There it was, right in the palm of his hand, as big as his palm, wings, and tail, and scaly egg covered back, while Gareth could feel the imprint of bird like feet, as it stood upright, and the door began to open behind him. Gareth looked up and read the Legends on the jars: COFFEE, SUGAR, CEREAL, RICE. Something told him not to go for the last, so, reaching out, he snatched the lid off the Coffee, and, almost apologetically, popped his dragon inside. He heard a tiny muffled moan, as it fell into the coffee granuals, smoke came out, and he snapped the lid back on, tight.
“Hi darling, sorry I’m home so late, have you had any…”
Gareth’s cheeks were blazing, as he swung to face his mum, and as he did so, his right hand reached out and clipped the egg box, accidently on purpose, and the whole lot came flying off the counter. They upturned and there was a horrible crunch, as they landed at his feet and Gareth let out a forced ‘blast.’ Jackie Marks stood there enquiringly. She was in her nurse’s uniform, had a work bag slung over her arm and looked exhausted.
“Love, what’s wrong, did I startle you? I’m sorry.”
Already he was apologising, as he bent down, with a ‘no problem’, talking of eggs from his Godfather’s farm, UPS deliveries, and making omelettes for their supper.
‘Your Godfather,” said his mum, as she watched him, “what is that funny man playing at now?”
‘Playing at, mum?” said Gareth innocently, scooping up some of the shell and gloop, hiding the dragon bits among the other pieces, as he stood again and grinned. He put the box and its broken contents to one side, but held two unbroken eggs in his left hand, saved from the six. He felt idiotic.
“Yes, love. Pendelion sent something to the hospital too, but addressed to you. My staff nurse has been eyeing it jealously, all day. For your birthday. I think it’s a book.”
“Oh,” said Gareth, his face as red as the dying sunset, balancing the hen’s eggs on the counter by the messy box now, and trying to look interested, or not so guilty.
“Don’t you want to see?” asked his mum, as she pulled something out of her bag and held it out. It was also in a UPS package.
“Sure,” answered Gareth, wiping his hands on his trousers, and blushing even deeper.
“I’m beat,” said Jackie, as he took it, “I’ll have a bath quickly, then make some supper. Cheese omelettes, if you like. Clean up for me though, love, and make me some coffee, there’s a dear. How nice of Pendelion.”
His mum looked at Gareth rather suspiciously, smiled and turned to go into her room. Gareth swung his head back to the coffee jar, but all seemed quiet and peaceful, just four white, porcelain jars, in a row, so he looked down at what was obviously a large book, heavy in his hands. You can always tell, but it was quite a day for surprises already. The note scrawled under the address label to St Thomas’s, said. Happy Birthday, Gareth. Better late than never. Hope with this you might see the universe in a grain of rice! Pendelion.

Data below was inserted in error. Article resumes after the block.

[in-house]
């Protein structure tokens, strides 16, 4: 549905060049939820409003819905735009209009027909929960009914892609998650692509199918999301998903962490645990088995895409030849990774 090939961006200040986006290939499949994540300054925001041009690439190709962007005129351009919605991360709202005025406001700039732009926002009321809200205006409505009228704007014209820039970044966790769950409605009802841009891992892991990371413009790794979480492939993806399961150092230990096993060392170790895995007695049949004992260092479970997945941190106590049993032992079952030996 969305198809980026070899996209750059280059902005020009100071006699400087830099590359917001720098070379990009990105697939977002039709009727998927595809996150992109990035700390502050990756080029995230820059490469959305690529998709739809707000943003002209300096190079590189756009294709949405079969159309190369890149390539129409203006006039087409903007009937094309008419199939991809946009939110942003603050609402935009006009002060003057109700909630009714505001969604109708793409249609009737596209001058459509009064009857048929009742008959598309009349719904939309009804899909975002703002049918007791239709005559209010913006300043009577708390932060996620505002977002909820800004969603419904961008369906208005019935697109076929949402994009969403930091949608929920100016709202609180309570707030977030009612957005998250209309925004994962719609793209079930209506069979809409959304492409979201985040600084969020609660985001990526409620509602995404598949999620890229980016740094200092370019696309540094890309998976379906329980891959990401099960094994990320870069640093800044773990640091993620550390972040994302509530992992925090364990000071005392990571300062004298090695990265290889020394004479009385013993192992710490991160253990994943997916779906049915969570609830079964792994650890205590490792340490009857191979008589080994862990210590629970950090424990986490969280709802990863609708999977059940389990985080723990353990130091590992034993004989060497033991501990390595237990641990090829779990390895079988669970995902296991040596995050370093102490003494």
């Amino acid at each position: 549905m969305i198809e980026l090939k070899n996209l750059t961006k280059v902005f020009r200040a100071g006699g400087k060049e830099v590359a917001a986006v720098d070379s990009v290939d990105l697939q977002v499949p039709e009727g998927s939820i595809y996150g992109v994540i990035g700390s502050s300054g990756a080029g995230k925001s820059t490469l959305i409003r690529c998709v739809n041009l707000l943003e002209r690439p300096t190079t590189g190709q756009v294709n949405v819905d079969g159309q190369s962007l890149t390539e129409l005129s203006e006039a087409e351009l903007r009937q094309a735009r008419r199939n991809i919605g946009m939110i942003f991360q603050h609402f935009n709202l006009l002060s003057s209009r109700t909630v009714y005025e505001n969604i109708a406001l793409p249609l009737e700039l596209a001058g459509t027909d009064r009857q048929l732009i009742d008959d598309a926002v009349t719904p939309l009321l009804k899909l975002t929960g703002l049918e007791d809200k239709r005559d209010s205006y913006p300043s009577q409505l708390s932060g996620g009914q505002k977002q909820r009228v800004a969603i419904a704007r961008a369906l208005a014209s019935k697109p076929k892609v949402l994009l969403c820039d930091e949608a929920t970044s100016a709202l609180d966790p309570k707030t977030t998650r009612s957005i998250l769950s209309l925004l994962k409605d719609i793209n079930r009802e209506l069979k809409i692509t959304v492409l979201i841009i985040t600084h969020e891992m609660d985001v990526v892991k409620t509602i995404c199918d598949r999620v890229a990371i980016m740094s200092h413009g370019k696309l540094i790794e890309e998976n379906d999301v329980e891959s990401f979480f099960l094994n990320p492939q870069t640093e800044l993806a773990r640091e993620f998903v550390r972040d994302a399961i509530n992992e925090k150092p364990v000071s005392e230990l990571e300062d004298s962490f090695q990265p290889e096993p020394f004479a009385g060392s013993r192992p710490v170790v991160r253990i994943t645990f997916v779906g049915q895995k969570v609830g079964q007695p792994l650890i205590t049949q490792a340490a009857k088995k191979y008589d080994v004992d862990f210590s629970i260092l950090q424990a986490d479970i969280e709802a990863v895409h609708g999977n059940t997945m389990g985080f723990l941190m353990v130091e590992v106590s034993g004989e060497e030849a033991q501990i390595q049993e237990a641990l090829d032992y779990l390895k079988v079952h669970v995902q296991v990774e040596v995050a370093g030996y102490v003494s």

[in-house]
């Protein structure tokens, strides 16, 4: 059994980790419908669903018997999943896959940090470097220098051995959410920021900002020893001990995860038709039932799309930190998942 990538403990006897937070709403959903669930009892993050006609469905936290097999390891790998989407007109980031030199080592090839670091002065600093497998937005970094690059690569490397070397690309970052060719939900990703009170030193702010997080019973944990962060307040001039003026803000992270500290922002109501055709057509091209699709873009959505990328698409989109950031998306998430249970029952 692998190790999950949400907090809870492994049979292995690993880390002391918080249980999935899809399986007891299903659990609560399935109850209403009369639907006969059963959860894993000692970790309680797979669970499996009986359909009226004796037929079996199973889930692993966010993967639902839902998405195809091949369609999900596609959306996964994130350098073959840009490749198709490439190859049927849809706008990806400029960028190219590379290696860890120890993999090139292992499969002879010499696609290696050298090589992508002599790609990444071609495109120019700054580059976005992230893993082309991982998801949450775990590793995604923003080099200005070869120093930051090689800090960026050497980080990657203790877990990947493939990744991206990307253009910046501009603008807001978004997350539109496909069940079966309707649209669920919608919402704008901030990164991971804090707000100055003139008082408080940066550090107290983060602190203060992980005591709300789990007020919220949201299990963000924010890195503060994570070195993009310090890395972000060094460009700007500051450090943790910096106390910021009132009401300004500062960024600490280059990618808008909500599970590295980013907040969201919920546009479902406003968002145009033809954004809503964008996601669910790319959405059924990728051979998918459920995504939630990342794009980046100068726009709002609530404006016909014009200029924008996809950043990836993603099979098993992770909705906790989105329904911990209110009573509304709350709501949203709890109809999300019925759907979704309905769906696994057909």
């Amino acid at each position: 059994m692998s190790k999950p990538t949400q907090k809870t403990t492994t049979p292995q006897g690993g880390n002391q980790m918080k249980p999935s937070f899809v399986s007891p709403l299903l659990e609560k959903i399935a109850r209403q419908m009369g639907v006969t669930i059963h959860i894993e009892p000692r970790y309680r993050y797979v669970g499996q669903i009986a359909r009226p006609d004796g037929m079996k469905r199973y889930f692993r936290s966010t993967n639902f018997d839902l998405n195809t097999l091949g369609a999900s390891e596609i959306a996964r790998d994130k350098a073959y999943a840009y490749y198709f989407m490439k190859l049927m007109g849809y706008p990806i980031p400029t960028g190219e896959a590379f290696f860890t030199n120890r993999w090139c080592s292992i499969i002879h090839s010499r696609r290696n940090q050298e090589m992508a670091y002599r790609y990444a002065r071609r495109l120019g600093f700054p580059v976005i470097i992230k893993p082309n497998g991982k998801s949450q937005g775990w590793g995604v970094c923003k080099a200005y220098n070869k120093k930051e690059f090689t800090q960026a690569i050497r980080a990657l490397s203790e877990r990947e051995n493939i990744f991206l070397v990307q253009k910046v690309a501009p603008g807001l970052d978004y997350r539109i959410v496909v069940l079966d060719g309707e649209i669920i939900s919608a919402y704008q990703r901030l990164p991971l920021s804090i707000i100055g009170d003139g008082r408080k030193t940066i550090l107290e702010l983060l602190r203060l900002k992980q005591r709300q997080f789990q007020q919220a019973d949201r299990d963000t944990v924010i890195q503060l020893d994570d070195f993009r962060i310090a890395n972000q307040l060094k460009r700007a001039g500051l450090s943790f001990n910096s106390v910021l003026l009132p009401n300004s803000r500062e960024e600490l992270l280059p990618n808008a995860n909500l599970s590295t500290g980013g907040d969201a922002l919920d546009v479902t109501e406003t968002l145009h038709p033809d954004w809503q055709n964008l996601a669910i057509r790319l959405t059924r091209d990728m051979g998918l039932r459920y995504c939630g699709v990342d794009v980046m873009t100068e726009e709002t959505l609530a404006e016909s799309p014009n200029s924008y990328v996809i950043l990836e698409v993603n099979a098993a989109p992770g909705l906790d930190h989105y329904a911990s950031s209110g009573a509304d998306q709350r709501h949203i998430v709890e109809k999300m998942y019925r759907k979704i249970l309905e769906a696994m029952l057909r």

Gareth tore at the wrapping, as he heard his mum beginning to run her bath, and when he pulled it out, the twelve year old was as delighted and amazed, as if he had just seen a mythical creature in his own kitchen, and hidden it in a coffee jar, which of course, he had. It was the size of one of those fancy coffee table books, but bound in old leather, edged with delicate green felt, all around the borders, and the title scored in large gothic gold on the front read: THE VERY DANGEROUS BOOK OF DRAGONS, AND UNIVERSAL DRAGON LORE by PENDELION PUMMFREY

David Clement-Davies Copyright 2010 – All Rights Reserved Published by Phoenix Ark Press

The rights of David Clement-Davies to be identified as the author of this work has been asserted by him in accordance with the Copyright, Designs and Patent Act 1988

First Published on WordPress.Com, 2010, by Phoenix Ark Press. All Rights Reserved. This extract is given free subject to the condition that it shall not, by way of trade or otherwise be sold, altered, or otherwise circulated, except for personal enjoyment, or without the publisher’s consent be reproduced in any form, other than which it is now published and without a similar condition including this condition being imposed on the subsequent publisher.

This is also a work in creation, and no ideas suggested on the Phoenix Blog, apparently reflected in the future text, shall affect the asserted rights of the author to copyright in the blogged and entire text, and the story as an original creation. If anyone concerned that their suggestions or hopes for an unfolding story infringes their copright they should not submit suggestions to the blog. The author asserts that although he is delighted to begin a conversation on the blog about a story, he may or may not listen to reader’s suggestions for an unfolding work, he is the storyteller, and any published work lies within his free creation and as such his copyright. The final text may be re-edited, changed or rewritten by the author and re-published by Pheonix Ark Press, and the author asserts and reserves copyright in any changed form too.